Newspaper Page Text
, peal, asking every school child, and
teacher in the United States to raise
funds for thevrelief of the' .homeless
In the .flood districts pf Ohio and In
diana, was issued late yesterday by
Commissioner of Education Claxton.
CAUGHT !N HAMILTON FLOOD
TELLS OF EXPERIENCES
4) Cincinnati, O., March 28. The
first camera story of the Hamilton
flood, which inundated all of the city
of 32,000, leaving. upward of a hun
dred persons dead and probably
$5,000,000 property- damage in its
wake, was told Lei the pictures of
John R. Schmidt, staff photographer
of the Cincinnati Post He was. a
prisoner- 41 hours in .a. hotel,
v Schmidt gives ' the following ac
count of the scenes of horror he wit
nessed: "I-have just come "from Hamilton
after two days of imprisonment in
the flood. Photographic plates and
written words fail utterly to tell the
story of what Isaw.
"From Tuesday afternoon at 1:30
o'clock.until Thursday morning at 7
o'clock I was in the Howalds hotel,
on High' street. 'Seven, hundred men
and 'women sought safety in the
hotel. All of us escaped alive:
"I "arrived in Hamilton Tuesday
afternoon. High street was dry. I
- started Toward jthe district that had
beenriooded, at that time .to get pic
tures.! "Wijh a rush-the waters came upon
- those ion the' street with me. We
rushea to the hotel. What we sought
i as a temporary refuge threatened to
become our -tomb in: the long hours
A that followed.
"The water rose swiftly and tore
past .the hotel with such force that
" . "It'seemed tfie building would be swept
from its foundations. Telephone
communication was cut off, and
t there was ho way of. summoning
Ahelp from the outside. v
"Wq had about given up hdpe
.when .help arrived in'boats. The suf
fering of survivors is indescribable.,
There is more danger from stajra- "
fion and disease than there was
from the flood waters."
kEPORf' LOSS OF LIFE-IN PERU
r GREATLY EXAGGERATED
r Peru, Ind., March 28. (Direct to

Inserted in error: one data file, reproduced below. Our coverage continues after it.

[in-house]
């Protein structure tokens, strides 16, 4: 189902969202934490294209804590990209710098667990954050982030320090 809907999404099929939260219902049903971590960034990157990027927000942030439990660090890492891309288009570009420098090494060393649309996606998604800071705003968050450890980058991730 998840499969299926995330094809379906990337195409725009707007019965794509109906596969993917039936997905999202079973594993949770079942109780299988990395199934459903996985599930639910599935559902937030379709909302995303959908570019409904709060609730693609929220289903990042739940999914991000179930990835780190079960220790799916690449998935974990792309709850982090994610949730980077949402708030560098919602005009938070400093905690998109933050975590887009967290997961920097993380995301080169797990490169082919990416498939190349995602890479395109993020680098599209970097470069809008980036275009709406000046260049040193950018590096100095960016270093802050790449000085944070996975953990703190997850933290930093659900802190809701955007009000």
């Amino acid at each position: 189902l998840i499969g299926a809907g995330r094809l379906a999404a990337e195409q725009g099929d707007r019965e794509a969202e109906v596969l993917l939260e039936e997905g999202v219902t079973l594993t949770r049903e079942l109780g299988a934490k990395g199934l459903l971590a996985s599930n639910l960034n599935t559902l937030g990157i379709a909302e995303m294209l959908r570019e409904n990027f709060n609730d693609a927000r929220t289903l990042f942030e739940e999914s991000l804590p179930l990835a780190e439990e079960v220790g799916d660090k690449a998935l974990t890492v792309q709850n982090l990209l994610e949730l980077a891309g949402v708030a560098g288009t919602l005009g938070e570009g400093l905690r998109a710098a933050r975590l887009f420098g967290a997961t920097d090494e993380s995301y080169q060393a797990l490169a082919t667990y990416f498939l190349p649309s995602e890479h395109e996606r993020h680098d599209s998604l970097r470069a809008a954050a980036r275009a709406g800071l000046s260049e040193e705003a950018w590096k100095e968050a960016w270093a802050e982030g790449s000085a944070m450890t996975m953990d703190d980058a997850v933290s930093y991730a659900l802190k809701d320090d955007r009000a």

Indianapolis) With the, waters re
ceding in this flooded city, rescuers
who have been able to explore the
sections which were the most dam
aged, declare the first reports of loss
of lives were greatly exaggerated, j.
Hunger no longer faces the sur
vivors. Relief trains have come close
enough -to the city to ferry their car
goes by boats to the refugees. Jn.
Court House square. " s
In Surf boats sent from Chicago
and. Michigan City, in local rowboats,
and even canoes, which were tossedr
about by the rushing waters, rescuers
at dawn began a search for bodies.
The total death list is not expected
jEo be over 50.
PnHfifimaii Robert Hunter, on dtitv
in Court House square, said that only
three bodies had vbeen "recovered, and
only the corpse of Mrs. James Hoss
man. is identified
Hunter believes, the loss of life in
South'Peru, which was wiped out,
will not be large. The survivors in.
that section of the- city have'.been
unable ,tovcross to this slde'of the
Wabash and, have fledlto the hills to
the south. Farmers cared fon them.
Hundreds of Peru survivors are in
the new hospital northwest of the
city, an unfinished building which
was pressed into service "for refugees
transported there :in boats.
Many persons refused to leave, their
homes and are marooned in the upper
Landlady Yes, our new boarder
is" a young chap as writes for his
livin'. He often works, he tells me,
in tiie middle ofthe night, when folks
is asleep. Says he does all his'best
writing when he's got a perspiratiqn.